Grand Haven Domestic Violence Lawyer
Domestic violence is a criminal offense, just like all other violent offenses like assault and battery. In Michigan, any act of assault against a current or former spouse, an individual with whom the offender shares children, a current or former member of the offender’s household, or an individual whom he or she is dating may be charged as an act of domestic violence.
Domestic Violence Charges in Michigan
In Michigan, domestic violence can be charged as a misdemeanor or a felony. How it is charged depends on a few factors, including whether the alleged victim suffered a serious bodily injury and if the alleged offender has previous domestic violence convictions on his or her record.
Many individuals who feel they are at risk of facing domestic violence choose to enact personal protection orders (PPOs), commonly known as restraining orders. A PPO is a court order that prohibits an alleged abuser from making contact with the individual who obtained the PPO. A PPO can include the following requirements:
- That the alleged abuser, also known as the respondent, not contact the PPO holder in any way, including through a third party;
- That the respondent not own firearms;
- That the respondent not visit the PPO holder’s workplace, home, or any other place where the PPO holder regularly spends time;
- That the respondent not interfere with the PPO holder’s education or career in any way; and
- Unless there is a child custody order in place permitting the respondent to spend time with a child he or she has in common with the PPO holder, that he or she not take the child from the PPO holder’s care.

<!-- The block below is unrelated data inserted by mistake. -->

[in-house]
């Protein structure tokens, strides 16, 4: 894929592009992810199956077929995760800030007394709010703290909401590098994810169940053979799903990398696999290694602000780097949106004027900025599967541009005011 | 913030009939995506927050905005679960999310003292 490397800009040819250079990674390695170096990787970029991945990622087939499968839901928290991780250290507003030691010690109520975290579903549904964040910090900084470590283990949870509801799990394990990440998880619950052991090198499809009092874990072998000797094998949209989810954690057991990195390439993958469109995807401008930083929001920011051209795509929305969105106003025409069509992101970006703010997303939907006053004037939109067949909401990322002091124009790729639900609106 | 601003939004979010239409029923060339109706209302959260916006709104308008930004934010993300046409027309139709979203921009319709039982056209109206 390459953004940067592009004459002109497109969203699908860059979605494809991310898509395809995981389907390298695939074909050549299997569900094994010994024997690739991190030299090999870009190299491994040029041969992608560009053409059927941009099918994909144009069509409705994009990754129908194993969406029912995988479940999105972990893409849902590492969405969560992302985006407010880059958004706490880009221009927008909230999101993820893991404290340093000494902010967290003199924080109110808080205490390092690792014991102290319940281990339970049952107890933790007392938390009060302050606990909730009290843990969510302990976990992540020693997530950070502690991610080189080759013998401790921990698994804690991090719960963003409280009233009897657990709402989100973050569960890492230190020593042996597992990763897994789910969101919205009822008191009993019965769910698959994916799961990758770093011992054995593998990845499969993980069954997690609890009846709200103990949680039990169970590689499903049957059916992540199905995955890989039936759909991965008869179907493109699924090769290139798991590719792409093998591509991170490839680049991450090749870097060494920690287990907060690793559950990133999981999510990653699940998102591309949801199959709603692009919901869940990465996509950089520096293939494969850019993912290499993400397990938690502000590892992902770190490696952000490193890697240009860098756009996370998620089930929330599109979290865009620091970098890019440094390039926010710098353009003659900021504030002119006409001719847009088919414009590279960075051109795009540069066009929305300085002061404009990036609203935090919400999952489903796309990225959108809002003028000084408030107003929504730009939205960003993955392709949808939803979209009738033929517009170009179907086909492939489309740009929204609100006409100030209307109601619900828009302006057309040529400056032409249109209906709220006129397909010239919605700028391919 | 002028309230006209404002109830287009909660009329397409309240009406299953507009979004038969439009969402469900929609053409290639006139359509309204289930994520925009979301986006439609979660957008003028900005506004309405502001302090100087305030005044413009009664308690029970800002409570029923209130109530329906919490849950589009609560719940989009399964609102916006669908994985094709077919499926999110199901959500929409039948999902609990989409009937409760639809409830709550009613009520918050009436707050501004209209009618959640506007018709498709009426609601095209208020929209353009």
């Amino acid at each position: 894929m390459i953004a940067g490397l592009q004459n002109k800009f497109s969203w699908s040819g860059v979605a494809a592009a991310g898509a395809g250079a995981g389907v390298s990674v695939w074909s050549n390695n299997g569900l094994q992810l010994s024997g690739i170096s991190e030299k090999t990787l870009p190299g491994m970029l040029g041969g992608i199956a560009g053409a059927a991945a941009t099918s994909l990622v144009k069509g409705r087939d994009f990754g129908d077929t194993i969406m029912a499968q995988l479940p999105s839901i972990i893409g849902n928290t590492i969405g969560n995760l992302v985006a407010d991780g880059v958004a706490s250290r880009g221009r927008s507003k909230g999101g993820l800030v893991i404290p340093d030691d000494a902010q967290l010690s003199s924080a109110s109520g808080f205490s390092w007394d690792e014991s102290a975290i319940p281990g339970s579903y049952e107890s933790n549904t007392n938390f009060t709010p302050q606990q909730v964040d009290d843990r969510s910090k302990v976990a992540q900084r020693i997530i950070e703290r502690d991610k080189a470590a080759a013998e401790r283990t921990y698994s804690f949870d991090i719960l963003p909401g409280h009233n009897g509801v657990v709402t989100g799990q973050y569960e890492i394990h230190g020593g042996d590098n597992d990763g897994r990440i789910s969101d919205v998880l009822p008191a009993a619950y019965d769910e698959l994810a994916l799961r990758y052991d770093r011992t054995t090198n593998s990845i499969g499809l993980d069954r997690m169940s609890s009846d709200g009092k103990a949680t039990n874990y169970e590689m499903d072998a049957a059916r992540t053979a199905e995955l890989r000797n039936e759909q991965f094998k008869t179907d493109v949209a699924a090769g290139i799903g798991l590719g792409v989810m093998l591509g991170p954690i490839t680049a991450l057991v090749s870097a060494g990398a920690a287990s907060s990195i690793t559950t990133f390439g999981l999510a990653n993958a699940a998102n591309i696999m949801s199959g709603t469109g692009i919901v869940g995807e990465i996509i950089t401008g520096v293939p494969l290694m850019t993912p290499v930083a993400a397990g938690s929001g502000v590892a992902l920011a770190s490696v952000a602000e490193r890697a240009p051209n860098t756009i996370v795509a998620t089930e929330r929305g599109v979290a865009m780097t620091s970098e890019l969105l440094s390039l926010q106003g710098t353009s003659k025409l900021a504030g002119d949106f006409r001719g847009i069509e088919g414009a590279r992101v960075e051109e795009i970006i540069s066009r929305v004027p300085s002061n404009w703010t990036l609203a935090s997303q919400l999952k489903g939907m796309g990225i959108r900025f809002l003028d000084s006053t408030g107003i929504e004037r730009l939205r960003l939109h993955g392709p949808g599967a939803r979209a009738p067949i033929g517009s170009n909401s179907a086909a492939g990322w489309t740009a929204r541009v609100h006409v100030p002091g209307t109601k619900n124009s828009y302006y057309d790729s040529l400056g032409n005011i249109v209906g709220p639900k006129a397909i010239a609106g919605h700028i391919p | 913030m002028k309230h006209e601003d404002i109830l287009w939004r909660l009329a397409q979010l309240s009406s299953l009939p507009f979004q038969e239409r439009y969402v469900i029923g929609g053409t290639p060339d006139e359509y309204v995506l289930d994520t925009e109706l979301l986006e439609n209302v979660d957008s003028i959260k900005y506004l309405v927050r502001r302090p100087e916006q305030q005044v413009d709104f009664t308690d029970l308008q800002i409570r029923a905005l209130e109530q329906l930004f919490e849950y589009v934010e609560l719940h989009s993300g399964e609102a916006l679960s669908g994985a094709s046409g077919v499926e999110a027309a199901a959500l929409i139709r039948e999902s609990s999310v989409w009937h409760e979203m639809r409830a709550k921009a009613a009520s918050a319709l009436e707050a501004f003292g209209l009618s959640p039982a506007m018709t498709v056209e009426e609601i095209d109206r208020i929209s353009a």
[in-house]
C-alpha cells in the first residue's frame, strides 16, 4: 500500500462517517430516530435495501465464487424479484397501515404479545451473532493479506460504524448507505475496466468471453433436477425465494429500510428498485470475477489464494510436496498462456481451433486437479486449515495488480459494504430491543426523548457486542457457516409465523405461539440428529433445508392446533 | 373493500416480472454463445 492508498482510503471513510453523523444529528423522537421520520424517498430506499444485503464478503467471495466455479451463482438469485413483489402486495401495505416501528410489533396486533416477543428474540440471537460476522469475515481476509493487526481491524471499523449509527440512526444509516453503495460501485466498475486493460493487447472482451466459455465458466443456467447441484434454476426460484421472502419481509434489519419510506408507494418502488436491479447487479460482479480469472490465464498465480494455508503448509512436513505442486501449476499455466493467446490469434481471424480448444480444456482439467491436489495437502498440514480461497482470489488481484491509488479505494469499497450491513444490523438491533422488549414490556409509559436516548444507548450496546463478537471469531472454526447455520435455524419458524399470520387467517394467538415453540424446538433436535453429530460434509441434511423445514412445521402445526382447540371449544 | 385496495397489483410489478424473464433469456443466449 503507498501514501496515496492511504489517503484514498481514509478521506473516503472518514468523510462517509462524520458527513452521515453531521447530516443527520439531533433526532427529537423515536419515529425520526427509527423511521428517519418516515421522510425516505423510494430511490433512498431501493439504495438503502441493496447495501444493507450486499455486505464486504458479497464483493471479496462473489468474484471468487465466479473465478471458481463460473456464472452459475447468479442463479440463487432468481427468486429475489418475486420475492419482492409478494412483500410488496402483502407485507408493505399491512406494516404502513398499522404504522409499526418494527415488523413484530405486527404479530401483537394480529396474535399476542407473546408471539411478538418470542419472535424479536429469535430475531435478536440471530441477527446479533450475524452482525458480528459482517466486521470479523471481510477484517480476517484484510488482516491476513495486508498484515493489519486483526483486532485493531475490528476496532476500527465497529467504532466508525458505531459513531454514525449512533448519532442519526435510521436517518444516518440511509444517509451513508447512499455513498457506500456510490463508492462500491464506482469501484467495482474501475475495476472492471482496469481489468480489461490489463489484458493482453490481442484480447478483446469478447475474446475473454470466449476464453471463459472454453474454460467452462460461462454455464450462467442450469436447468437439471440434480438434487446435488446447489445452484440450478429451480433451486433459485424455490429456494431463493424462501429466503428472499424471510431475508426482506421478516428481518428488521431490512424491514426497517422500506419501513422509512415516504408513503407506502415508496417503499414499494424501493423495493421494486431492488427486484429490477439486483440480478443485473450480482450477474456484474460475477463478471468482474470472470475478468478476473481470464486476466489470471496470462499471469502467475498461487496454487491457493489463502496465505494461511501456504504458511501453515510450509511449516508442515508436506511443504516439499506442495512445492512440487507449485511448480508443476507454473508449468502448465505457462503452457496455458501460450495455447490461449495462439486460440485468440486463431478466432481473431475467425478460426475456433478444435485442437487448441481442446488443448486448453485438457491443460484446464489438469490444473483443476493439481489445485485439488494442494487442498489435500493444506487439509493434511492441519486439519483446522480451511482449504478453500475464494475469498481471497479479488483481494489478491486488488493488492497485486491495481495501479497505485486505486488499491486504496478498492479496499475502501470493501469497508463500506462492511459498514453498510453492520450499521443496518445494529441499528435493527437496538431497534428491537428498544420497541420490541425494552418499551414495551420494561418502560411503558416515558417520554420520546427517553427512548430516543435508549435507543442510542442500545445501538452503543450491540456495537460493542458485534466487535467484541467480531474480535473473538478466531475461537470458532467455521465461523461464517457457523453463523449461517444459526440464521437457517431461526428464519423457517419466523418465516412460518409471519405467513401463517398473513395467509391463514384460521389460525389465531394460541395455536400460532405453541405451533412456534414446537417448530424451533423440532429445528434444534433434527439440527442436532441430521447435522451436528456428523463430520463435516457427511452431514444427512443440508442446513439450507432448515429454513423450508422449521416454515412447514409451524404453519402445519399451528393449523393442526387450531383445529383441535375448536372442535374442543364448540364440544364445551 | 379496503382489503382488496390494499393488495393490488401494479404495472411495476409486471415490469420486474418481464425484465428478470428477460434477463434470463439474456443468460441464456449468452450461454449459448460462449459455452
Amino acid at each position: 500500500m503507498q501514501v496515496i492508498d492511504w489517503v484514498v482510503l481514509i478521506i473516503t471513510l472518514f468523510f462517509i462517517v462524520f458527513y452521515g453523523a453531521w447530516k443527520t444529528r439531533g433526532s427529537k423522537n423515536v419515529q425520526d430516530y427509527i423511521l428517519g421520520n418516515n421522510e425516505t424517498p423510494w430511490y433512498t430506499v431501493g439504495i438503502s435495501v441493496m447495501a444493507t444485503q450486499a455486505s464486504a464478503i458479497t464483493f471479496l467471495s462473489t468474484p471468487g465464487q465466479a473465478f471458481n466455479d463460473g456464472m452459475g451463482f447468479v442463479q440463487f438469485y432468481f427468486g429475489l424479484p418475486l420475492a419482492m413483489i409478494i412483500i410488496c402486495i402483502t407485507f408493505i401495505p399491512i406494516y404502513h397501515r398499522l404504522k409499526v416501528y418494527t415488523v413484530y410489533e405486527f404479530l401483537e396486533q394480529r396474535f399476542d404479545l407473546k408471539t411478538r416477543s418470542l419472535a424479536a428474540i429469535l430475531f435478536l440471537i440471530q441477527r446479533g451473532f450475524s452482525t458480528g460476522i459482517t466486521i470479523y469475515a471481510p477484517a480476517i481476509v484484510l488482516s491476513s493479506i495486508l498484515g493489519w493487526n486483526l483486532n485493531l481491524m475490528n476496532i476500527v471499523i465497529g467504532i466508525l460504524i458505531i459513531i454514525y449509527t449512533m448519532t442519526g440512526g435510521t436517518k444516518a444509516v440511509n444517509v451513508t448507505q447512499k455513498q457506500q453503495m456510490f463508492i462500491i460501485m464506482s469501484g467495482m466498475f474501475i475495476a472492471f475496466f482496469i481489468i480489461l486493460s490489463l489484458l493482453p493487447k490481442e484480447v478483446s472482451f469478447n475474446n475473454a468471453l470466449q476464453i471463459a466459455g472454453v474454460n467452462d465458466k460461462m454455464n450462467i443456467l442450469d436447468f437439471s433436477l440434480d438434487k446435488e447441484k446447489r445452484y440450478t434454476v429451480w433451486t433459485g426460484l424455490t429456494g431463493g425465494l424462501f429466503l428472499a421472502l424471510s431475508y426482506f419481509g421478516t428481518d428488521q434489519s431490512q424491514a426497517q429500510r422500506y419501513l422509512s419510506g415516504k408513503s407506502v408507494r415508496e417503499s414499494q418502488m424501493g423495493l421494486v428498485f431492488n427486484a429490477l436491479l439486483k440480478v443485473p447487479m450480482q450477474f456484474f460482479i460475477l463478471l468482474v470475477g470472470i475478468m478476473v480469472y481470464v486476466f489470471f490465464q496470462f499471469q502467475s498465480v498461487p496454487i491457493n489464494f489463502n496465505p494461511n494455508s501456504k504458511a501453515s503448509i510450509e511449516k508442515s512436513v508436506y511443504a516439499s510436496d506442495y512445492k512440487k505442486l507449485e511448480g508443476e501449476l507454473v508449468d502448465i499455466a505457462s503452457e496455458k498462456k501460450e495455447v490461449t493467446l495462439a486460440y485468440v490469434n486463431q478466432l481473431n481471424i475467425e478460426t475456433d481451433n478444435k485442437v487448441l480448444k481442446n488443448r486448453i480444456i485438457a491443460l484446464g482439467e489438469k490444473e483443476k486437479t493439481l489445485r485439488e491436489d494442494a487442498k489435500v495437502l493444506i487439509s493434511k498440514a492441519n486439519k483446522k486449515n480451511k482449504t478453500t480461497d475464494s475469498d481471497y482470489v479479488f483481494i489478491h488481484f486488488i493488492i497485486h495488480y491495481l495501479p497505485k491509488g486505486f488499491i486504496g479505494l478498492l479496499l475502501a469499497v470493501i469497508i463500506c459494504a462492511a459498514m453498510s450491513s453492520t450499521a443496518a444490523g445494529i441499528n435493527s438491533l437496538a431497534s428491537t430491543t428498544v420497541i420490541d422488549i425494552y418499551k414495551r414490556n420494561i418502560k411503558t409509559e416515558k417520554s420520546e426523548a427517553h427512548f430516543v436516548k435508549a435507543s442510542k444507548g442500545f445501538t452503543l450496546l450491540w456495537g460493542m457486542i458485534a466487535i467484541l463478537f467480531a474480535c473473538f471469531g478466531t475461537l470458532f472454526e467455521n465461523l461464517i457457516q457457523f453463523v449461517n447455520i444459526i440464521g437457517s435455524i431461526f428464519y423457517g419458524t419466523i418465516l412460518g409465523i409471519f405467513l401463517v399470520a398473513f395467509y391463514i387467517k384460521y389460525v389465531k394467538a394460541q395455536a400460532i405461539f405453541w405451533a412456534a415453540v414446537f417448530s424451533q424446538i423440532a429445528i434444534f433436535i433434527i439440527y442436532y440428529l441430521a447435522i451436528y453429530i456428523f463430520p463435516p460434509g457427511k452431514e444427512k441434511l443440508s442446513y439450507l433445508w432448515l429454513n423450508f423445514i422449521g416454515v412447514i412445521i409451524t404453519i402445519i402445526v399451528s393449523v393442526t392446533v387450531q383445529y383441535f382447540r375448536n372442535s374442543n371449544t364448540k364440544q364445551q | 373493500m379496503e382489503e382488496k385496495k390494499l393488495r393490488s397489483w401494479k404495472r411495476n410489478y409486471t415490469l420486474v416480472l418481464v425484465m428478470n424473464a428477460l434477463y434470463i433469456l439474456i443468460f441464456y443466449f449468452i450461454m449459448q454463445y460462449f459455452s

Penalties for Domestic Violence and PPO Violation Convictions
Violating a PPO is an act of criminal contempt. The penalties for this violation are a fine of $500 and up to 93 days in jail.
For an individual’s first and second domestic violence charges, he or she faces a misdemeanor. Penalties for a first-time domestic violence charge that does not involve bodily injury are:
- A $500 fine; and
- Up to 93 days in jail.
For a second offense or one involving bodily harm, the penalties are a $1,000 fine and up to one year in jail.
For a third offense, an individual faces up to two years in prison and a $2,500 fine.
Domestic violence is one of the few offenses that do not require law enforcement to have an arrest warrant to make an arrest. When law enforcement has reason to believe that an individual committed or is in the process of committing domestic violence or a PPO violation, they can arrest him or her.
Work with an Experienced Grand Haven Domestic Violence Defense Lawyer
If you have been charged with domestic violence or violating the terms of a personal protection order, you need to start working on your legal defense strategy with an experienced domestic violence defense lawyer now. To get started with a member of our team, contact Van Den Heuvel Law Office today to set up your initial legal consultation with us.